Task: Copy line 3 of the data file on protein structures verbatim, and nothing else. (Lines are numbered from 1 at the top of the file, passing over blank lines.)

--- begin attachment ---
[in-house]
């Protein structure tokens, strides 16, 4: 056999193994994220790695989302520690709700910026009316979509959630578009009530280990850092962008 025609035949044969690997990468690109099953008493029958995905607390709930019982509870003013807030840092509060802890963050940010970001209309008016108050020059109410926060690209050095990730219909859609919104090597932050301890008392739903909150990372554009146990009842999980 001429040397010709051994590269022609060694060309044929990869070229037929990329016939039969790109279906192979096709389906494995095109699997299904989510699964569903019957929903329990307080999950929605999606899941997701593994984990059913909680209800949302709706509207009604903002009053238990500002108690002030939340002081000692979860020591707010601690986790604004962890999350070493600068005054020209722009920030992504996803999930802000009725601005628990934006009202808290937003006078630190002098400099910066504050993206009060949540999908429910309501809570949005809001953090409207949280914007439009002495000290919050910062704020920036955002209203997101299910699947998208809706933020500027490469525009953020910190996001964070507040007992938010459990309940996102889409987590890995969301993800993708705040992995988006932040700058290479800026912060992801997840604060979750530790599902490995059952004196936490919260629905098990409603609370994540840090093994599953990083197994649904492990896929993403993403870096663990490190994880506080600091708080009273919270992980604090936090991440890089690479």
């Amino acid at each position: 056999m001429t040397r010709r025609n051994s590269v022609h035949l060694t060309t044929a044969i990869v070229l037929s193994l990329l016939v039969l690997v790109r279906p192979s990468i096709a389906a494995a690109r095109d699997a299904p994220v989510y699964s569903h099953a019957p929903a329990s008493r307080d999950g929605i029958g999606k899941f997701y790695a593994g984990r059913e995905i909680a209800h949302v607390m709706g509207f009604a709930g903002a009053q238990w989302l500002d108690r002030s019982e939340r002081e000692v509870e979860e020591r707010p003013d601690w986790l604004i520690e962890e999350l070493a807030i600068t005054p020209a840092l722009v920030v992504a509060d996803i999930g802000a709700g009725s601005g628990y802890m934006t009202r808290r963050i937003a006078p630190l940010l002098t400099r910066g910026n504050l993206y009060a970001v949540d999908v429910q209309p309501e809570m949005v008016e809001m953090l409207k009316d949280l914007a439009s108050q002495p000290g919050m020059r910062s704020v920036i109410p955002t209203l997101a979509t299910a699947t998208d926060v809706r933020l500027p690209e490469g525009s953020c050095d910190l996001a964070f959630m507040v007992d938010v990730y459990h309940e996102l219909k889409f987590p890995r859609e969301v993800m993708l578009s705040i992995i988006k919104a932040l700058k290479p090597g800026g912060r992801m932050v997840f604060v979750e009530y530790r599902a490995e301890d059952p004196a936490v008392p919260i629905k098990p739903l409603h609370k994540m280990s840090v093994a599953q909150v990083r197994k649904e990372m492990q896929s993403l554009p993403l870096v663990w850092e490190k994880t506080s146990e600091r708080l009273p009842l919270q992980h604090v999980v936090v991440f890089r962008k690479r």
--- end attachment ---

């Amino acid at each position: 056999m001429t040397r010709r025609n051994s590269v022609h035949l060694t060309t044929a044969i990869v070229l037929s193994l990329l016939v039969l690997v790109r279906p192979s990468i096709a389906a494995a690109r095109d699997a299904p994220v989510y699964s569903h099953a019957p929903a329990s008493r307080d999950g929605i029958g999606k899941f997701y790695a593994g984990r059913e995905i909680a209800h949302v607390m709706g509207f009604a709930g903002a009053q238990w989302l500002d108690r002030s019982e939340r002081e000692v509870e979860e020591r707010p003013d601690w986790l604004i520690e962890e999350l070493a807030i600068t005054p020209a840092l722009v920030v992504a509060d996803i999930g802000a709700g009725s601005g628990y802890m934006t009202r808290r963050i937003a006078p630190l940010l002098t400099r910066g910026n504050l993206y009060a970001v949540d999908v429910q209309p309501e809570m949005v008016e809001m953090l409207k009316d949280l914007a439009s108050q002495p000290g919050m020059r910062s704020v920036i109410p955002t209203l997101a979509t299910a699947t998208d926060v809706r933020l500027p690209e490469g525009s953020c050095d910190l996001a964070f959630m507040v007992d938010v990730y459990h309940e996102l219909k889409f987590p890995r859609e969301v993800m993708l578009s705040i992995i988006k919104a932040l700058k290479p090597g800026g912060r992801m932050v997840f604060v979750e009530y530790r599902a490995e301890d059952p004196a936490v008392p919260i629905k098990p739903l409603h609370k994540m280990s840090v093994a599953q909150v990083r197994k649904e990372m492990q896929s993403l554009p993403l870096v663990w850092e490190k994880t506080s146990e600091r708080l009273p009842l919270q992980h604090v999980v936090v991440f890089r962008k690479r």